Patent Citations
Cited PatentFiling datePublication dateApplicantTitle
US2591573 *Jul 5, 1947Apr 1, 1952Rohm & HaasResinous insoluble reaction products of tertiary amines with haloalkylated vinyl aromatic hydrocarbon copolymers
GB728508A * Title not available
GB785157A * Title not available
Referenced by
Citing PatentFiling datePublication dateApplicantTitle
US3187067 *Jul 20, 1960Jun 1, 1965Standard Oil CoMethod of making polystyrene-ethylene graft copolymer and product therefrom
US3625870 *Mar 4, 1969Dec 7, 1971Sybron CorpProcess for the haloalkylation of cross-linked styrene copolymers
US4152496 *Sep 18, 1978May 1, 1979Rohm And Haas CompanyHeterogeneous ion exchange resins
US5112873 *Mar 28, 1991May 12, 1992The Dow Chemical CompanyStyrene-divinylbenzene copolymer aminated with an aminopicoline and quaternized with a tertiary amine
US5141965 *Jan 14, 1992Aug 25, 1992The Dow Chemical CompanyResins having improved exchange kinetics
US5182026 *May 4, 1992Jan 26, 1993The Dow Chemical CompanyResins having improved exchange kinetics
US5231115 *Dec 19, 1991Jul 27, 1993The Dow Chemical CompanyVinylidene monomer and crosslinking agent and suspension polymerization with free radical catalyst
US5512604 *Aug 28, 1992Apr 30, 1996The Dow Chemical CompanyPorous copolymers having a cellular polymeric structure suitable for preparing ion-exchange resins and adsorbents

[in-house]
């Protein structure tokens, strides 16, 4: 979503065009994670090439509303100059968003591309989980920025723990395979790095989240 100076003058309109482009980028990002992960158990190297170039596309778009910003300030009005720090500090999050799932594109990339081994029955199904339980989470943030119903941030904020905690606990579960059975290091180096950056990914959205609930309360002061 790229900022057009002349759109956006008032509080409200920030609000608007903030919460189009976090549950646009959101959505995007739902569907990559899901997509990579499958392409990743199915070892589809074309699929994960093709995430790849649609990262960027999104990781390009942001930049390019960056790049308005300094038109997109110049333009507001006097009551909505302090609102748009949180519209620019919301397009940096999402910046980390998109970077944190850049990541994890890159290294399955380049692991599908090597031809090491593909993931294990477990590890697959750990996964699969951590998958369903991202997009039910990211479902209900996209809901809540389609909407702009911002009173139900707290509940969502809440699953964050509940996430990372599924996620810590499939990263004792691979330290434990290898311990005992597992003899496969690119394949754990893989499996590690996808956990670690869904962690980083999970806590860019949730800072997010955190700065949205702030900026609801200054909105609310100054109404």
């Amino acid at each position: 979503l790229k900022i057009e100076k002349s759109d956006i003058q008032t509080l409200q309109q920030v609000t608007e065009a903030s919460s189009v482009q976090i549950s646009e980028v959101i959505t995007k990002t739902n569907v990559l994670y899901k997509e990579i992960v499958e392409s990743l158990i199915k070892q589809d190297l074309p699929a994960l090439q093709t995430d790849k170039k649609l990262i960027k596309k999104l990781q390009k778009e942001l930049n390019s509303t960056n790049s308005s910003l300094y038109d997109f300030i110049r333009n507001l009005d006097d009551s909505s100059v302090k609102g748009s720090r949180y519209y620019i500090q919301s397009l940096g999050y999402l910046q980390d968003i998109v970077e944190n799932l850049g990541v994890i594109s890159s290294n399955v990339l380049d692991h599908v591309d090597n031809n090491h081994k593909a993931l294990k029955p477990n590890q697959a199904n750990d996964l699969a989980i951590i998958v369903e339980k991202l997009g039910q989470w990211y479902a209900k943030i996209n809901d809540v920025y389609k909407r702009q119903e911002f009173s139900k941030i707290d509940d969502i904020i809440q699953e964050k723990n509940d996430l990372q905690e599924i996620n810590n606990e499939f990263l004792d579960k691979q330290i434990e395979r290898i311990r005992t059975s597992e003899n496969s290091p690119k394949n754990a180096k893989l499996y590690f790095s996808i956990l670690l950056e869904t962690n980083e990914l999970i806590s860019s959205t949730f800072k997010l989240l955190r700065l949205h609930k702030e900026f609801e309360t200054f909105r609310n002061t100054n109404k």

US6417318Feb 5, 2001Jul 9, 2002Bayer AktiengesellschaftProcess for the removal of dissolved oxygen from phenol
EP0062088A1 *Apr 8, 1981Oct 13, 1982The Dow Chemical CompanyA method for preparing an ion-exchange resin in the form of large spheroidal beads from seed beads
EP0098130A2 *Jun 27, 1983Jan 11, 1984Rohm And Haas CompanyThe manufacture of crosslinked copolymer beads, the copolymer beads themselves and their use as adsorbents or, on incorporation or addition of functional groups, as ion exchange resins
EP0101943A2Jul 28, 1983Mar 7, 1984The Dow Chemical CompanyIon exchange resins
WO1995035327A1 *Jun 15, 1995Dec 28, 1995Dow Chemical CoPolymeric adsorbents with enhanced adsorption capacity and kinetics and a process for their manufacture
Classifications
U.S. Classification521/32
International ClassificationC08F8/24, C08F8/44, B01J41/14, C08F8/32, C08F257/00
Cooperative ClassificationC08F8/44, C08F8/24, B01J41/14, C08F257/00, C08F8/32
European ClassificationC08F8/32, C08F8/24, C08F8/44, C08F257/00, B01J41/14